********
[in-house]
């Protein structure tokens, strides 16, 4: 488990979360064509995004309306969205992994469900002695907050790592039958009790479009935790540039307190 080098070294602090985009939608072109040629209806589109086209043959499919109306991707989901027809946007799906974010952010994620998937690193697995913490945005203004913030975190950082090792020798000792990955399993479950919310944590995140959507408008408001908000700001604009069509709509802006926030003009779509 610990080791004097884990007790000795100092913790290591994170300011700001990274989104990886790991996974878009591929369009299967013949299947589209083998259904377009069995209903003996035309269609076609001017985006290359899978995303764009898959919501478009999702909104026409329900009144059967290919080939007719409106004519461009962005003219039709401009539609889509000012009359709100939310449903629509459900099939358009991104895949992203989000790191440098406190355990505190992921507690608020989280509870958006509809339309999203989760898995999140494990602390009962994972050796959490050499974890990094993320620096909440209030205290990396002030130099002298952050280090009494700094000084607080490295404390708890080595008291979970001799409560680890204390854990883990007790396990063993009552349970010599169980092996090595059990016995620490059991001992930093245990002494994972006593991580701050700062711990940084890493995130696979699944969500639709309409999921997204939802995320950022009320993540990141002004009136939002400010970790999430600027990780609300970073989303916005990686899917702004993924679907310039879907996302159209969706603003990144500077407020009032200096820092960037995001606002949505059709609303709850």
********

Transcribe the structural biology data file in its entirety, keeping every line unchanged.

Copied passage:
[in-house]
């Protein structure tokens, strides 16, 4: 488990979360064509995004309306969205992994469900002695907050790592039958009790479009935790540039307190 080098070294602090985009939608072109040629209806589109086209043959499919109306991707989901027809946007799906974010952010994620998937690193697995913490945005203004913030975190950082090792020798000792990955399993479950919310944590995140959507408008408001908000700001604009069509709509802006926030003009779509 610990080791004097884990007790000795100092913790290591994170300011700001990274989104990886790991996974878009591929369009299967013949299947589209083998259904377009069995209903003996035309269609076609001017985006290359899978995303764009898959919501478009999702909104026409329900009144059967290919080939007719409106004519461009962005003219039709401009539609889509000012009359709100939310449903629509459900099939358009991104895949992203989000790191440098406190355990505190992921507690608020989280509870958006509809339309999203989760898995999140494990602390009962994972050796959490050499974890990094993320620096909440209030205290990396002030130099002298952050280090009494700094000084607080490295404390708890080595008291979970001799409560680890204390854990883990007790396990063993009552349970010599169980092996090595059990016995620490059991001992930093245990002494994972006593991580701050700062711990940084890493995130696979699944969500639709309409999921997204939802995320950022009320993540990141002004009136939002400010970790999430600027990780609300970073989303916005990686899917702004993924679907310039879907996302159209969706603003990144500077407020009032200096820092960037995001606002949505059709609303709850």